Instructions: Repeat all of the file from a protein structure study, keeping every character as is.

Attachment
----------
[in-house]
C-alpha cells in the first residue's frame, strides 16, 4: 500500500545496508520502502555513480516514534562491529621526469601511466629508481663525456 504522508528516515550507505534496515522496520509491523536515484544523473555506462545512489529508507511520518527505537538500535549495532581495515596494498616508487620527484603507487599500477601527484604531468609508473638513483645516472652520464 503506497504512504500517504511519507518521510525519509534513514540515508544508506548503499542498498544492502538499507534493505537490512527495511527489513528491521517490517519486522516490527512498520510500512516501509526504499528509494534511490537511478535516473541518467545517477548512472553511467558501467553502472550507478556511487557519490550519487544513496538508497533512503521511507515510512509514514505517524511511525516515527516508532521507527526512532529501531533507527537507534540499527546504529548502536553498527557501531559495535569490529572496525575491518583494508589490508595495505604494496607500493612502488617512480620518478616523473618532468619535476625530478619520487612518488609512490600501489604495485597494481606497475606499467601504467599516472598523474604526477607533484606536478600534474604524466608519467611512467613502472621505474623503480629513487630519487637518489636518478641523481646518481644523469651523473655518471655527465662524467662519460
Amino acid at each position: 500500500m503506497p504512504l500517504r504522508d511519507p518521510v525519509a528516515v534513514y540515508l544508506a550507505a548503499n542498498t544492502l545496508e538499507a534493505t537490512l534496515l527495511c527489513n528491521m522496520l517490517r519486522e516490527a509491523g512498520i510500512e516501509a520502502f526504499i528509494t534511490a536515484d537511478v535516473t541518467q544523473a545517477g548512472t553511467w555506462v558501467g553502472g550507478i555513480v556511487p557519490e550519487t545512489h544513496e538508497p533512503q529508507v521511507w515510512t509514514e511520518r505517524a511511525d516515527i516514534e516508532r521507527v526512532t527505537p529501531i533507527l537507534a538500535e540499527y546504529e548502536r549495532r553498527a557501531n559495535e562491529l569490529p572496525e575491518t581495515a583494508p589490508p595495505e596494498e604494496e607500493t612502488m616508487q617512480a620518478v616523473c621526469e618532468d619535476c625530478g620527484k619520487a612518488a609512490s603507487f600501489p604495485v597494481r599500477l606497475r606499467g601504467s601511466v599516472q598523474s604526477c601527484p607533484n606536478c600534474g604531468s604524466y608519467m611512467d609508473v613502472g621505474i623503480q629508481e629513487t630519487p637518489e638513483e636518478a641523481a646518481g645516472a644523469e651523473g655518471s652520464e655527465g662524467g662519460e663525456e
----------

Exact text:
[in-house]
C-alpha cells in the first residue's frame, strides 16, 4: 500500500545496508520502502555513480516514534562491529621526469601511466629508481663525456 504522508528516515550507505534496515522496520509491523536515484544523473555506462545512489529508507511520518527505537538500535549495532581495515596494498616508487620527484603507487599500477601527484604531468609508473638513483645516472652520464 503506497504512504500517504511519507518521510525519509534513514540515508544508506548503499542498498544492502538499507534493505537490512527495511527489513528491521517490517519486522516490527512498520510500512516501509526504499528509494534511490537511478535516473541518467545517477548512472553511467558501467553502472550507478556511487557519490550519487544513496538508497533512503521511507515510512509514514505517524511511525516515527516508532521507527526512532529501531533507527537507534540499527546504529548502536553498527557501531559495535569490529572496525575491518583494508589490508595495505604494496607500493612502488617512480620518478616523473618532468619535476625530478619520487612518488609512490600501489604495485597494481606497475606499467601504467599516472598523474604526477607533484606536478600534474604524466608519467611512467613502472621505474623503480629513487630519487637518489636518478641523481646518481644523469651523473655518471655527465662524467662519460
Amino acid at each position: 500500500m503506497p504512504l500517504r504522508d511519507p518521510v525519509a528516515v534513514y540515508l544508506a550507505a548503499n542498498t544492502l545496508e538499507a534493505t537490512l534496515l527495511c527489513n528491521m522496520l517490517r519486522e516490527a509491523g512498520i510500512e516501509a520502502f526504499i528509494t534511490a536515484d537511478v535516473t541518467q544523473a545517477g548512472t553511467w555506462v558501467g553502472g550507478i555513480v556511487p557519490e550519487t545512489h544513496e538508497p533512503q529508507v521511507w515510512t509514514e511520518r505517524a511511525d516515527i516514534e516508532r521507527v526512532t527505537p529501531i533507527l537507534a538500535e540499527y546504529e548502536r549495532r553498527a557501531n559495535e562491529l569490529p572496525e575491518t581495515a583494508p589490508p595495505e596494498e604494496e607500493t612502488m616508487q617512480a620518478v616523473c621526469e618532468d619535476c625530478g620527484k619520487a612518488a609512490s603507487f600501489p604495485v597494481r599500477l606497475r606499467g601504467s601511466v599516472q598523474s604526477c601527484p607533484n606536478c600534474g604531468s604524466y608519467m611512467d609508473v613502472g621505474i623503480q629508481e629513487t630519487p637518489e638513483e636518478a641523481a646518481g645516472a644523469e651523473g655518471s652520464e655527465g662524467g662519460e663525456e